While being awarded the 2008 Summer Olympics allowed Beijing to construct new architectural icons and receive international accolades, its current reality is a collection of unused sports facilities with few if any plans for reuse.
It could take 30 years to pay off the $471 million bill for the Bird's Nest, while the Water Cube lost about $1 million last year even after public financial assistance and the addition of a water park.
And those are the facilities still in use. Venues for kayaking, beach volleyball, BMX, and baseball sit untouched since 2008. Signage and landscaping appear to have gone without maintenance since the closing ceremonies.
Beijing Olympics officials approached the 2008 Games as an opportunity to host the world's biggest sporting event, not to create infrastructure of permanent importance. Now Beijing is left with a post-Olympics landscape that better suits the taste of ruin porn aficionados than urban development officials. It’s a story that should serve as a warning not only to London but future cities that have their sights set on investing billions into new infrastructure for a two-and-a-half week event.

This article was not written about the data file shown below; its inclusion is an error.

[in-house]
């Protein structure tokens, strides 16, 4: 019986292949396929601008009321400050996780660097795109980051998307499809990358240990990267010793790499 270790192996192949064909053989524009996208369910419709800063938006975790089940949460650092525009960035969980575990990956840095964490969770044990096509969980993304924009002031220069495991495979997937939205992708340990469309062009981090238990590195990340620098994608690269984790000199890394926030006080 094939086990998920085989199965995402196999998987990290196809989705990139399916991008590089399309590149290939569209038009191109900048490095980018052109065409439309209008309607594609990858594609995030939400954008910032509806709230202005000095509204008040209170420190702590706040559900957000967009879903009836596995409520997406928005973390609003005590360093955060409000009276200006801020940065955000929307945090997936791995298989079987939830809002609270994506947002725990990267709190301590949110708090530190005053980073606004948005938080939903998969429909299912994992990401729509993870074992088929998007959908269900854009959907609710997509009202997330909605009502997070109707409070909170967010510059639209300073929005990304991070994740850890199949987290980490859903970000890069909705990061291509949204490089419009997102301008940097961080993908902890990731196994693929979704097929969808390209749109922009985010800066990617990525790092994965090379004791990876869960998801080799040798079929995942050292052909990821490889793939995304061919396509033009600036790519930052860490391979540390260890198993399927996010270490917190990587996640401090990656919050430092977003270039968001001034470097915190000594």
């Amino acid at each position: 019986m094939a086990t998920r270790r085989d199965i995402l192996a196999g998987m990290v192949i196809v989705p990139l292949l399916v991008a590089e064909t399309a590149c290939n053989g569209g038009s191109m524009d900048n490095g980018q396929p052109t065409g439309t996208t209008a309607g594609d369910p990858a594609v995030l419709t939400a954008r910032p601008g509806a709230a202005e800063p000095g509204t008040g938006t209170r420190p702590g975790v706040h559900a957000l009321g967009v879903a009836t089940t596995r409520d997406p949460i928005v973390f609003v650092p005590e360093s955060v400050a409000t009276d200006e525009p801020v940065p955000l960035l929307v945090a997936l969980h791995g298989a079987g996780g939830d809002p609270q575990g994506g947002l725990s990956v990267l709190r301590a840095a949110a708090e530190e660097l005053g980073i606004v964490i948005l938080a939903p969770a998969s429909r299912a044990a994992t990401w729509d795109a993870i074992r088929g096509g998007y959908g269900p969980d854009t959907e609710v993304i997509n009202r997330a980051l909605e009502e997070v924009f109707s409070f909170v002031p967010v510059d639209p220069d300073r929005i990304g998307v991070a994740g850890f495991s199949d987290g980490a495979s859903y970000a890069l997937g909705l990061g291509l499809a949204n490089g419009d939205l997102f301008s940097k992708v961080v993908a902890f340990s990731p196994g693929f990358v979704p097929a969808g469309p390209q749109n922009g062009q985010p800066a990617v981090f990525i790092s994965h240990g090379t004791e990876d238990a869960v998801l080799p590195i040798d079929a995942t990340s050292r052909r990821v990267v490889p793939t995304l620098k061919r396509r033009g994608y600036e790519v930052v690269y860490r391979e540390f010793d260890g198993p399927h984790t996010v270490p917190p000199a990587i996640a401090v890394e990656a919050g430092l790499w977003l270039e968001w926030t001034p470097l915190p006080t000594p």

Earlier this year, Reuters photographer David Gray captured the current state of Beijing's Olympic facilities. Here's what he found:
The city is experiencing a sustained real estate boom, poaching employers—even pro sports teams—from surrounding municipalities. Places like Southfield, Pontiac, and Dearborn will have to find ways to keep up.